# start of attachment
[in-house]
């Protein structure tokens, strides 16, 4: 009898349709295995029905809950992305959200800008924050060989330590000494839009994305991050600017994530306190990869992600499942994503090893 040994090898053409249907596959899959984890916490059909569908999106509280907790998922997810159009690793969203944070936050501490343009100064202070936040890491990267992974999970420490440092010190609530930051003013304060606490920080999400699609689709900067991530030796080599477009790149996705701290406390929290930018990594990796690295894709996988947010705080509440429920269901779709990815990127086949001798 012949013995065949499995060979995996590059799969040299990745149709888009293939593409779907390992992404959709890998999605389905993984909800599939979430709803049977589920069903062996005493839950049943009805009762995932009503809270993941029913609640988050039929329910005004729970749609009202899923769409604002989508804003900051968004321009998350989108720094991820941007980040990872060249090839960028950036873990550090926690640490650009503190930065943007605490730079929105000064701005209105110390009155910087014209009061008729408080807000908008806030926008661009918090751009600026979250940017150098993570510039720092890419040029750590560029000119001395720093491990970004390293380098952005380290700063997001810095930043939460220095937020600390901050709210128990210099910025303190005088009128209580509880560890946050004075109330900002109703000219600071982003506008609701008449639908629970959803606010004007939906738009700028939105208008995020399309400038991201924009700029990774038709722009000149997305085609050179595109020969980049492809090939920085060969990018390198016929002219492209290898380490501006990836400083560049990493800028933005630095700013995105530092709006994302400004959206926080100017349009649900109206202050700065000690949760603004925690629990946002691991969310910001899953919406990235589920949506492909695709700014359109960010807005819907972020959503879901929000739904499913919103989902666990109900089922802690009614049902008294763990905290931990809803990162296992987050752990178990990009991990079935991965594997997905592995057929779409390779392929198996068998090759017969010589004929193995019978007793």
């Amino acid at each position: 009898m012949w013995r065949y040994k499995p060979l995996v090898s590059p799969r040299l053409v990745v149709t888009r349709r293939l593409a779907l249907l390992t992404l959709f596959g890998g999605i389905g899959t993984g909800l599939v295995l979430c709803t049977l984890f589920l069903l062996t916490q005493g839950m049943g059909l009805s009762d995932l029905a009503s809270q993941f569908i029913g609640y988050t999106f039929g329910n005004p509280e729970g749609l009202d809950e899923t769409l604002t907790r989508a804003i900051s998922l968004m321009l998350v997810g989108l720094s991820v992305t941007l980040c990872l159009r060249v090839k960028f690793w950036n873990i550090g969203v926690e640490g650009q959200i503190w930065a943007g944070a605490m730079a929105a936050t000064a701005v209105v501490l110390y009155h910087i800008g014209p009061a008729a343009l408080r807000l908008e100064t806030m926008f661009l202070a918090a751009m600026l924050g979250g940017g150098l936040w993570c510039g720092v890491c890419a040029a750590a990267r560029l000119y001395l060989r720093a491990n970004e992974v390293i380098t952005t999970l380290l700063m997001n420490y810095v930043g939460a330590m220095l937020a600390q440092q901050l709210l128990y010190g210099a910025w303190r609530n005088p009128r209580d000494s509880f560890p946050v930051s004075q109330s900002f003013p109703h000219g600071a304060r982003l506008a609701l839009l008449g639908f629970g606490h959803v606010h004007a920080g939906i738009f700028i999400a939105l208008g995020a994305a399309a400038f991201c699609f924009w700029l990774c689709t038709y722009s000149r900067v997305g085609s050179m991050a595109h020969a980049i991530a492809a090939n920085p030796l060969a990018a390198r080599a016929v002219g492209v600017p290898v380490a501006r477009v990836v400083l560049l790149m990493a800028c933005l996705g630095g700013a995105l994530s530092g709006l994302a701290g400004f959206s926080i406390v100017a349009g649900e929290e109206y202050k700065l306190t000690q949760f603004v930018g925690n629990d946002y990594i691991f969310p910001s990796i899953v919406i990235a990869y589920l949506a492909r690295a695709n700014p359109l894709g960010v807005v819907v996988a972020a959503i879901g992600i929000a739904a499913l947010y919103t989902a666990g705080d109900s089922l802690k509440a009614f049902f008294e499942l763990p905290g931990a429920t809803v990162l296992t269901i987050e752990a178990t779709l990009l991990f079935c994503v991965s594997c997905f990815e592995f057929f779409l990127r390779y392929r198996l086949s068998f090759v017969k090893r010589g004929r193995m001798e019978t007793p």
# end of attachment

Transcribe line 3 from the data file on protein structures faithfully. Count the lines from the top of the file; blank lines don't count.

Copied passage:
């Amino acid at each position: 009898m012949w013995r065949y040994k499995p060979l995996v090898s590059p799969r040299l053409v990745v149709t888009r349709r293939l593409a779907l249907l390992t992404l959709f596959g890998g999605i389905g899959t993984g909800l599939v295995l979430c709803t049977l984890f589920l069903l062996t916490q005493g839950m049943g059909l009805s009762d995932l029905a009503s809270q993941f569908i029913g609640y988050t999106f039929g329910n005004p509280e729970g749609l009202d809950e899923t769409l604002t907790r989508a804003i900051s998922l968004m321009l998350v997810g989108l720094s991820v992305t941007l980040c990872l159009r060249v090839k960028f690793w950036n873990i550090g969203v926690e640490g650009q959200i503190w930065a943007g944070a605490m730079a929105a936050t000064a701005v209105v501490l110390y009155h910087i800008g014209p009061a008729a343009l408080r807000l908008e100064t806030m926008f661009l202070a918090a751009m600026l924050g979250g940017g150098l936040w993570c510039g720092v890491c890419a040029a750590a990267r560029l000119y001395l060989r720093a491990n970004e992974v390293i380098t952005t999970l380290l700063m997001n420490y810095v930043g939460a330590m220095l937020a600390q440092q901050l709210l128990y010190g210099a910025w303190r609530n005088p009128r209580d000494s509880f560890p946050v930051s004075q109330s900002f003013p109703h000219g600071a304060r982003l506008a609701l839009l008449g639908f629970g606490h959803v606010h004007a920080g939906i738009f700028i999400a939105l208008g995020a994305a399309a400038f991201c699609f924009w700029l990774c689709t038709y722009s000149r900067v997305g085609s050179m991050a595109h020969a980049i991530a492809a090939n920085p030796l060969a990018a390198r080599a016929v002219g492209v600017p290898v380490a501006r477009v990836v400083l560049l790149m990493a800028c933005l996705g630095g700013a995105l994530s530092g709006l994302a701290g400004f959206s926080i406390v100017a349009g649900e929290e109206y202050k700065l306190t000690q949760f603004v930018g925690n629990d946002y990594i691991f969310p910001s990796i899953v919406i990235a990869y589920l949506a492909r690295a695709n700014p359109l894709g960010v807005v819907v996988a972020a959503i879901g992600i929000a739904a499913l947010y919103t989902a666990g705080d109900s089922l802690k509440a009614f049902f008294e499942l763990p905290g931990a429920t809803v990162l296992t269901i987050e752990a178990t779709l990009l991990f079935c994503v991965s594997c997905f990815e592995f057929f779409l990127r390779y392929r198996l086949s068998f090759v017969k090893r010589g004929r193995m001798e019978t007793p």